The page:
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Investigation Continues Into Suspicious Device That Shut Down George Washington Bridge

NEW YORK (CBSNewYork) – The George Washington Bridge was open to traffic Friday morning after police investigated a suspicious device late Thursday night.

It was gridlock on and near the GWB from 9:30 p.m. to 11:30 p.m.

Traffic was snarled as Port Authority Police and the NYPD investigated a suspicious object.

A New York man called 911 from his car to report what looked like a pipe bomb in a lane on the eastbound upper span.

A source described the object to CBS2's Tony Aiello as an 18-inch long metal construction-type pipe. It was about 2.5 inches in diameter, capped on both ends and duct-taped in the middle. The words "INERT TEST" were written on the pipe in magic marker.

"Iconic locations [like] George Washington Bridge will definitely be at the top of everyone's list," Matt Whelan, with MSA Security, said.

Whelan, a former NYPD deputy intelligence chief, says given the history of plots targeting the GWB, an incident like this will be investigated on multiple fronts.

"This could be three types of incidents. One, it's something that fell off a construction vehicle that was used as a site, one is a plant of a hoax device or the third one being an actual dry run by somebody who's planning to do an attack. You want to come to the final conclusion of which one of those three things that this may be. They're all concerning in general, but we want to be able to identify why this incident occurred and who may be behind it," he said.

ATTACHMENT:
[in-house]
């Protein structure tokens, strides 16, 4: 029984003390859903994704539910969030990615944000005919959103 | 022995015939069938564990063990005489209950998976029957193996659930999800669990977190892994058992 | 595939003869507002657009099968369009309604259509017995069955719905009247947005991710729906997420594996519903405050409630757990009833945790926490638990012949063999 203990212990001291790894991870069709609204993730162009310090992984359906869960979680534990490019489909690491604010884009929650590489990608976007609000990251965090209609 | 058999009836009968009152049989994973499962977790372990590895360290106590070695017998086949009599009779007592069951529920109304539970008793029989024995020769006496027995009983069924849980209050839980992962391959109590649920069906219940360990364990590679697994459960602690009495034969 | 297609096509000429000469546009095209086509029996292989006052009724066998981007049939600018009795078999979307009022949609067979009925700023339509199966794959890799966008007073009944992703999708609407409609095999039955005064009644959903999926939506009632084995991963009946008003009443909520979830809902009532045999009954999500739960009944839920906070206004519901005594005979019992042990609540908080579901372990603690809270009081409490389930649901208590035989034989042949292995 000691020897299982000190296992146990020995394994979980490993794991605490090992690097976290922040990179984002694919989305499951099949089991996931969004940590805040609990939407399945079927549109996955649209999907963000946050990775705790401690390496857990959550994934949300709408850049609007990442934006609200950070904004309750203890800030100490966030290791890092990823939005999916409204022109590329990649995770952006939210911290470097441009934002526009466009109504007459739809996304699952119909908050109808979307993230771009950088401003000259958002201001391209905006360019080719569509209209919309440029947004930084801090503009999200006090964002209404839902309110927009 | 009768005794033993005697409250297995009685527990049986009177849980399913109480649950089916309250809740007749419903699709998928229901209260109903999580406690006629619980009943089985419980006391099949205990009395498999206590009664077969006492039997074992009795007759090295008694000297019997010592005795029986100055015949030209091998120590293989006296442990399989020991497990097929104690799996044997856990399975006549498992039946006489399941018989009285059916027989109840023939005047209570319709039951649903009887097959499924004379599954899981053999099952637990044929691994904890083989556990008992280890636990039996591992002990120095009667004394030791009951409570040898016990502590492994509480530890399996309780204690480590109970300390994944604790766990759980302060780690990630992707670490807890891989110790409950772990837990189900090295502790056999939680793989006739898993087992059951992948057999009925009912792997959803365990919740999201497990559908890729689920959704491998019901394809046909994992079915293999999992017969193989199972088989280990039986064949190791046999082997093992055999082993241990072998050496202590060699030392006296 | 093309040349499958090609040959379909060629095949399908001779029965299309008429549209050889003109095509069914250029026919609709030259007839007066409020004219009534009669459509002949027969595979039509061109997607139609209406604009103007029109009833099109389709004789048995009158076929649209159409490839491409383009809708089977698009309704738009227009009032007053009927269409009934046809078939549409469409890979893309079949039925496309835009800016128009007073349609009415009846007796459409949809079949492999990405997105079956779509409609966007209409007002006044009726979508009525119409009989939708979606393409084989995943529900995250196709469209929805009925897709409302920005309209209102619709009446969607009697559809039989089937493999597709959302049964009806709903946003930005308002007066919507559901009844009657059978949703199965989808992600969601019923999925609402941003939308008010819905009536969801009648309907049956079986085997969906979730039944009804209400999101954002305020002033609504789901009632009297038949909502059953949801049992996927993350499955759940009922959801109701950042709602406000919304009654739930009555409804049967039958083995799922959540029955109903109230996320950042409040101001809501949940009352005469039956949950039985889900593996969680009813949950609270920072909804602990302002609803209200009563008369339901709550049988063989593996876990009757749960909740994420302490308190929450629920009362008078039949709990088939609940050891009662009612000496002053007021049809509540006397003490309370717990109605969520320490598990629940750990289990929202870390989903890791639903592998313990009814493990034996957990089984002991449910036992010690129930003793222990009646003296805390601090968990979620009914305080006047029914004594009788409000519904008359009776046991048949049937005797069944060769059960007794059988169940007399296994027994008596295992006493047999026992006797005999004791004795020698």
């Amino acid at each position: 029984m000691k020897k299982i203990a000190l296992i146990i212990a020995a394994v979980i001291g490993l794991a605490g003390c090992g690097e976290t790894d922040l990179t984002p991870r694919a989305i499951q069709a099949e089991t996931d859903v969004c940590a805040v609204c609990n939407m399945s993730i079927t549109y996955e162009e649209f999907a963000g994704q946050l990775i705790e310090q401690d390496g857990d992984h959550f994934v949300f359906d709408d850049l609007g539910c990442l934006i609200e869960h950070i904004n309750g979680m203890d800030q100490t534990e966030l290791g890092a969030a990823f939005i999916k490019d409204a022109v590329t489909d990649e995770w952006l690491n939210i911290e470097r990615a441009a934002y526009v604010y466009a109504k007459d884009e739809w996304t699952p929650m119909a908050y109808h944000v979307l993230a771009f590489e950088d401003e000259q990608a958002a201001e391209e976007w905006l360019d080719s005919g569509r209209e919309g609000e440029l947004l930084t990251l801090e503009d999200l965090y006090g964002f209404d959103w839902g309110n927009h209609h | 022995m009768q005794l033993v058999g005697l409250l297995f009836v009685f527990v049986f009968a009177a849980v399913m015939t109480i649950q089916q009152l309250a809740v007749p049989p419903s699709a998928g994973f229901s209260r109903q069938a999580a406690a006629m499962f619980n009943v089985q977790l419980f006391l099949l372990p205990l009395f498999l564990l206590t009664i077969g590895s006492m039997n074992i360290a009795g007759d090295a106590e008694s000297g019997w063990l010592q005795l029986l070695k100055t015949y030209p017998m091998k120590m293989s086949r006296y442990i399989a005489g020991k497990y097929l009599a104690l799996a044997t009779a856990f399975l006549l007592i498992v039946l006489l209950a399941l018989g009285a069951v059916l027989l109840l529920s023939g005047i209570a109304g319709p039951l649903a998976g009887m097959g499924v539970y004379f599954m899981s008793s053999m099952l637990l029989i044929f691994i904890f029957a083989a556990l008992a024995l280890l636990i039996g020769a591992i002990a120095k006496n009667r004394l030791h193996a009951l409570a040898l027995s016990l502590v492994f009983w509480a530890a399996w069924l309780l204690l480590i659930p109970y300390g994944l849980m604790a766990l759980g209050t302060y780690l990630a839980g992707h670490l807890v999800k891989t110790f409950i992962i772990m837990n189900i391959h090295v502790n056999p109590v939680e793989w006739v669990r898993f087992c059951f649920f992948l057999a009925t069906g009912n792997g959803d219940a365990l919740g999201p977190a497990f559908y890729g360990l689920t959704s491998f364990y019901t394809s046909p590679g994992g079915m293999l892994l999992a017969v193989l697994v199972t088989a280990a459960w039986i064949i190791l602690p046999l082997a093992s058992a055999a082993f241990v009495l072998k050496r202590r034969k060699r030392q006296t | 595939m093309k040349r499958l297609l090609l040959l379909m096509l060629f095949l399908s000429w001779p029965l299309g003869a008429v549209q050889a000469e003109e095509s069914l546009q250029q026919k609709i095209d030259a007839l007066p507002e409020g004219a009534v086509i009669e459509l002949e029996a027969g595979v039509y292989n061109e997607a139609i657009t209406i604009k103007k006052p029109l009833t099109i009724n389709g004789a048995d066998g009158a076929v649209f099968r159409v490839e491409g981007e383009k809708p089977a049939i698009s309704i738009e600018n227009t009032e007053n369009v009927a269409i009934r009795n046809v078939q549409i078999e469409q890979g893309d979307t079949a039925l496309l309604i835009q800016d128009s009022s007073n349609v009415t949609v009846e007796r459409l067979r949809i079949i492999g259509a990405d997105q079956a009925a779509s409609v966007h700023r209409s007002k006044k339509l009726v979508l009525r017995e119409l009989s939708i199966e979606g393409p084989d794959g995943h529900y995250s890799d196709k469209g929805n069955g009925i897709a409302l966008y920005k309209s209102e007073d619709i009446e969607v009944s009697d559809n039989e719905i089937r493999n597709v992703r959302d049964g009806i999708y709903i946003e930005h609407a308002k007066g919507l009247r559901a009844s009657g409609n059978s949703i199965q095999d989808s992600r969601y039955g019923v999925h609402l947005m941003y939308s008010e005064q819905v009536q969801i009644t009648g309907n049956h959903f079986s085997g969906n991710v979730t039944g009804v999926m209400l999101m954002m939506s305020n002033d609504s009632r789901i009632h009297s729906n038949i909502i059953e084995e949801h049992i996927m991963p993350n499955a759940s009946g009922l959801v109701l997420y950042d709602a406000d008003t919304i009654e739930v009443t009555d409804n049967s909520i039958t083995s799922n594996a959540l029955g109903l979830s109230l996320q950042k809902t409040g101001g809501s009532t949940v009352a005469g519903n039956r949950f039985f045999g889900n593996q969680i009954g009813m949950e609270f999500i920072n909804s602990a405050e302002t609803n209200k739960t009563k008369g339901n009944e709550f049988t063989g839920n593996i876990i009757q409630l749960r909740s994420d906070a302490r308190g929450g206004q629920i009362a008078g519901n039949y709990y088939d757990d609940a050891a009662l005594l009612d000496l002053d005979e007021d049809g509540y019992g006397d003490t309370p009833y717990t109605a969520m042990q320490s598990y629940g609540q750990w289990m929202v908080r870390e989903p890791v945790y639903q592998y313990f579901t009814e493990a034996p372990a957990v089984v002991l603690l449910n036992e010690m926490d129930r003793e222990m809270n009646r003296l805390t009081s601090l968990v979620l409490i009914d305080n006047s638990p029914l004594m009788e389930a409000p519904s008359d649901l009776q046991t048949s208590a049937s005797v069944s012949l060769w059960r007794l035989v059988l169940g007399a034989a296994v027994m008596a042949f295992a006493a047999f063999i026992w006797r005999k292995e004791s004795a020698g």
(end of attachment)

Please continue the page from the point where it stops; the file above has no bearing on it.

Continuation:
Whether it's an innocent piece of construction debris or something more nefarious, Whelan says Port Authority Police will likely use surveillance video and license plate reader data as part of the probe.

"Probably go back to a certain time period before the device was found and try to identify people that were traveling over the bridge at that time," Whelan said.

Police walked the bridge Thursday night but found nothing else suspicious, and the NYPD bomb squad determined the pipe was not a threat.

The two-hour shutdown was inconvenient for thousands of travelers, but Whelan says it's as important as ever -- if you see something, say something.

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